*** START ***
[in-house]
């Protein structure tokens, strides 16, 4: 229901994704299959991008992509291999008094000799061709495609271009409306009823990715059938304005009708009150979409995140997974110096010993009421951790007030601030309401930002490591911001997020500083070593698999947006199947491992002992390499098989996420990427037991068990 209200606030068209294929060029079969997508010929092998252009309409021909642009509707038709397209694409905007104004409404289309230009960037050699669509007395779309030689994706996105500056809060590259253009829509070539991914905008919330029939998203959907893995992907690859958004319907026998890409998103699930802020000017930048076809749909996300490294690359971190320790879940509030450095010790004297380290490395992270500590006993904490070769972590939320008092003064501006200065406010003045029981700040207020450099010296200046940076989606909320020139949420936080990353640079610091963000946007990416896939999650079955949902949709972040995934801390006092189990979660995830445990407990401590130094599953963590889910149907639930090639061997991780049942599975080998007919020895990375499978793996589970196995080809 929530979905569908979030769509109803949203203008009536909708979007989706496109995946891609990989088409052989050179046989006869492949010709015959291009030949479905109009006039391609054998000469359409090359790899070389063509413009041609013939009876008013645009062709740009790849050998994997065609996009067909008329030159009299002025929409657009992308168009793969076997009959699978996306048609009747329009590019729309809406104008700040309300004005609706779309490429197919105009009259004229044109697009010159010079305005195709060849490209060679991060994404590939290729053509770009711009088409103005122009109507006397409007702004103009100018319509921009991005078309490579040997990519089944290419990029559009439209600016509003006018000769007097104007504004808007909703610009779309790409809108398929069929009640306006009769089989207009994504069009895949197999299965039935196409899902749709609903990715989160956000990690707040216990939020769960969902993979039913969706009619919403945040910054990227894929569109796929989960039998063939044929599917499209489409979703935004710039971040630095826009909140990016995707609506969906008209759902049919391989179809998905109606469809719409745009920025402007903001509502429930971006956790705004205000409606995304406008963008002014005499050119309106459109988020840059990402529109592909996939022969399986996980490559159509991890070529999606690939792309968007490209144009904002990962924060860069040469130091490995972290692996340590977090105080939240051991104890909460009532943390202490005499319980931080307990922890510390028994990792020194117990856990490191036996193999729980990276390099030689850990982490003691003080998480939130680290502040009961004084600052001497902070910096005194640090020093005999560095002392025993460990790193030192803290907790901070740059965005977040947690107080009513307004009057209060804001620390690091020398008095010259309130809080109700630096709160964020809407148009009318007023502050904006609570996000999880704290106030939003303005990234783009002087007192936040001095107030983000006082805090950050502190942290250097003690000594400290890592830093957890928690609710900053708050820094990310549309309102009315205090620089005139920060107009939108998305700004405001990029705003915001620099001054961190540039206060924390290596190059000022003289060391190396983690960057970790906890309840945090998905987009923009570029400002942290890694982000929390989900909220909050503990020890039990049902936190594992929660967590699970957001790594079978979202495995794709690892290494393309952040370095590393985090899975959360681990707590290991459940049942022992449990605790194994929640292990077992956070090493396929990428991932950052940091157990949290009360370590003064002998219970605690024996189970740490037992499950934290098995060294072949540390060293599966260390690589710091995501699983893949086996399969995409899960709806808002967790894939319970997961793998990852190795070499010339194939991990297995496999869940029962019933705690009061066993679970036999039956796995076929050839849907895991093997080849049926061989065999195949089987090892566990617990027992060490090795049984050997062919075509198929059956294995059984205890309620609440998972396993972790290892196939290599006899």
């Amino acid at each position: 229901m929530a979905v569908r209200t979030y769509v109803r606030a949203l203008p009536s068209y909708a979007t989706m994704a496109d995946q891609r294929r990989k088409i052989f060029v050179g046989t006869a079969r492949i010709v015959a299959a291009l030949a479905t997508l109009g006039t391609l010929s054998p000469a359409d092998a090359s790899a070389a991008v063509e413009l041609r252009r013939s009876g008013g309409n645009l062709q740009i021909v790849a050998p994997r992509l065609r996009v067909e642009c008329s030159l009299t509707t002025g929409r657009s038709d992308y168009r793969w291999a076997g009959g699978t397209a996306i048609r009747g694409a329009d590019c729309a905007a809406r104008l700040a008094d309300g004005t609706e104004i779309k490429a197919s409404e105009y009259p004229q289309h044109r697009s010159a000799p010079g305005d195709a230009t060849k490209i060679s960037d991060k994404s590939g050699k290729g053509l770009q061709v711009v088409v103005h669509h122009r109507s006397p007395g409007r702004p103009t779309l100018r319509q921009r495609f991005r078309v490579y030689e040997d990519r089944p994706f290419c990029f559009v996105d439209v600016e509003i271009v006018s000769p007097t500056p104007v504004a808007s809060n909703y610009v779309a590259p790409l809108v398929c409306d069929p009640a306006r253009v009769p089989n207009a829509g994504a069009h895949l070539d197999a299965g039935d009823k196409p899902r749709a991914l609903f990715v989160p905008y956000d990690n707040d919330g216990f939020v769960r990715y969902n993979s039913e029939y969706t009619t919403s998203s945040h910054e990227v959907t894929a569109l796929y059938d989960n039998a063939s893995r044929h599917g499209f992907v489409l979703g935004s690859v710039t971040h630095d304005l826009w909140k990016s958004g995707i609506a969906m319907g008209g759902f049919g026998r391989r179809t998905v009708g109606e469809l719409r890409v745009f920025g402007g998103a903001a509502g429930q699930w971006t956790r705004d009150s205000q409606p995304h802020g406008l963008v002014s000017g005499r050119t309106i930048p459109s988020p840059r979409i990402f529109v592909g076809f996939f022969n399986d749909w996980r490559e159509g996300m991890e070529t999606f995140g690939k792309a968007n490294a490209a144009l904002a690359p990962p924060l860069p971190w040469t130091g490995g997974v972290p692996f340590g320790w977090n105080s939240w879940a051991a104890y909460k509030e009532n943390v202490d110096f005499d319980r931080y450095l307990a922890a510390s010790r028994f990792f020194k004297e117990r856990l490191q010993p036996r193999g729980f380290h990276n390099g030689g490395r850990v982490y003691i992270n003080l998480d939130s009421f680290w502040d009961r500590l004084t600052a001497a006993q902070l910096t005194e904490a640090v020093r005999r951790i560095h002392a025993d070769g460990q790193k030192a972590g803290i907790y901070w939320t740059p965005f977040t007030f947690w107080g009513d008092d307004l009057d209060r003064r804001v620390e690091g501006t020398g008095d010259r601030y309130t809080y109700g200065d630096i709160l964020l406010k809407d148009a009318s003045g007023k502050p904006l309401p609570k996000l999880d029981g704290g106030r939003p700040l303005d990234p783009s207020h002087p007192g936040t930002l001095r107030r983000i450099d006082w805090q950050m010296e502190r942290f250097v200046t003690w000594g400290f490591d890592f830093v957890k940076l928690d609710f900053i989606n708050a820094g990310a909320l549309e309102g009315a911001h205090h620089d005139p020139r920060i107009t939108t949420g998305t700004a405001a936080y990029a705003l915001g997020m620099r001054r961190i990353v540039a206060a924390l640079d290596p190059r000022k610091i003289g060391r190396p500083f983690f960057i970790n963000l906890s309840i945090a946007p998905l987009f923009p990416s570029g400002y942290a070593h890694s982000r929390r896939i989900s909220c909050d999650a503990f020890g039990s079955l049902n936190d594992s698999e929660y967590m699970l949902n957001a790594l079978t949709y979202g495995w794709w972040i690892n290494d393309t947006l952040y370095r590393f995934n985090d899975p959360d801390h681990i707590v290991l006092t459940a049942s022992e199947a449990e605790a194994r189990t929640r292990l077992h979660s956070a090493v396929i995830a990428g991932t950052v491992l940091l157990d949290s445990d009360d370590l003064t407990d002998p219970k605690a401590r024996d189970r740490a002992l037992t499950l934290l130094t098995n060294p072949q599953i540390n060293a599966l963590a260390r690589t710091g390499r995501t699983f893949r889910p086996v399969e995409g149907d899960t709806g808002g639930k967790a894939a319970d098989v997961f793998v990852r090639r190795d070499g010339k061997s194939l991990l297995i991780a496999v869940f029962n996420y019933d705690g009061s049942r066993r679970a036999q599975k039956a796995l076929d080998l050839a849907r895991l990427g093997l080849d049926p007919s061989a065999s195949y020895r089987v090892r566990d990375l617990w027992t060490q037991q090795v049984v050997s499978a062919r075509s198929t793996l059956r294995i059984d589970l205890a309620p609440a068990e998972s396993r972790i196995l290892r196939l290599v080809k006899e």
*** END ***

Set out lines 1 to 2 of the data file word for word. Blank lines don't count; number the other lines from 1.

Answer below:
[in-house]
């Protein structure tokens, strides 16, 4: 229901994704299959991008992509291999008094000799061709495609271009409306009823990715059938304005009708009150979409995140997974110096010993009421951790007030601030309401930002490591911001997020500083070593698999947006199947491992002992390499098989996420990427037991068990 209200606030068209294929060029079969997508010929092998252009309409021909642009509707038709397209694409905007104004409404289309230009960037050699669509007395779309030689994706996105500056809060590259253009829509070539991914905008919330029939998203959907893995992907690859958004319907026998890409998103699930802020000017930048076809749909996300490294690359971190320790879940509030450095010790004297380290490395992270500590006993904490070769972590939320008092003064501006200065406010003045029981700040207020450099010296200046940076989606909320020139949420936080990353640079610091963000946007990416896939999650079955949902949709972040995934801390006092189990979660995830445990407990401590130094599953963590889910149907639930090639061997991780049942599975080998007919020895990375499978793996589970196995080809 929530979905569908979030769509109803949203203008009536909708979007989706496109995946891609990989088409052989050179046989006869492949010709015959291009030949479905109009006039391609054998000469359409090359790899070389063509413009041609013939009876008013645009062709740009790849050998994997065609996009067909008329030159009299002025929409657009992308168009793969076997009959699978996306048609009747329009590019729309809406104008700040309300004005609706779309490429197919105009009259004229044109697009010159010079305005195709060849490209060679991060994404590939290729053509770009711009088409103005122009109507006397409007702004103009100018319509921009991005078309490579040997990519089944290419990029559009439209600016509003006018000769007097104007504004808007909703610009779309790409809108398929069929009640306006009769089989207009994504069009895949197999299965039935196409899902749709609903990715989160956000990690707040216990939020769960969902993979039913969706009619919403945040910054990227894929569109796929989960039998063939044929599917499209489409979703935004710039971040630095826009909140990016995707609506969906008209759902049919391989179809998905109606469809719409745009920025402007903001509502429930971006956790705004205000409606995304406008963008002014005499050119309106459109988020840059990402529109592909996939022969399986996980490559159509991890070529999606690939792309968007490209144009904002990962924060860069040469130091490995972290692996340590977090105080939240051991104890909460009532943390202490005499319980931080307990922890510390028994990792020194117990856990490191036996193999729980990276390099030689850990982490003691003080998480939130680290502040009961004084600052001497902070910096005194640090020093005999560095002392025993460990790193030192803290907790901070740059965005977040947690107080009513307004009057209060804001620390690091020398008095010259309130809080109700630096709160964020809407148009009318007023502050904006609570996000999880704290106030939003303005990234783009002087007192936040001095107030983000006082805090950050502190942290250097003690000594400290890592830093957890928690609710900053708050820094990310549309309102009315205090620089005139920060107009939108998305700004405001990029705003915001620099001054961190540039206060924390290596190059000022003289060391190396983690960057970790906890309840945090998905987009923009570029400002942290890694982000929390989900909220909050503990020890039990049902936190594992929660967590699970957001790594079978979202495995794709690892290494393309952040370095590393985090899975959360681990707590290991459940049942022992449990605790194994929640292990077992956070090493396929990428991932950052940091157990949290009360370590003064002998219970605690024996189970740490037992499950934290098995060294072949540390060293599966260390690589710091995501699983893949086996399969995409899960709806808002967790894939319970997961793998990852190795070499010339194939991990297995496999869940029962019933705690009061066993679970036999039956796995076929050839849907895991093997080849049926061989065999195949089987090892566990617990027992060490090795049984050997062919075509198929059956294995059984205890309620609440998972396993972790290892196939290599006899």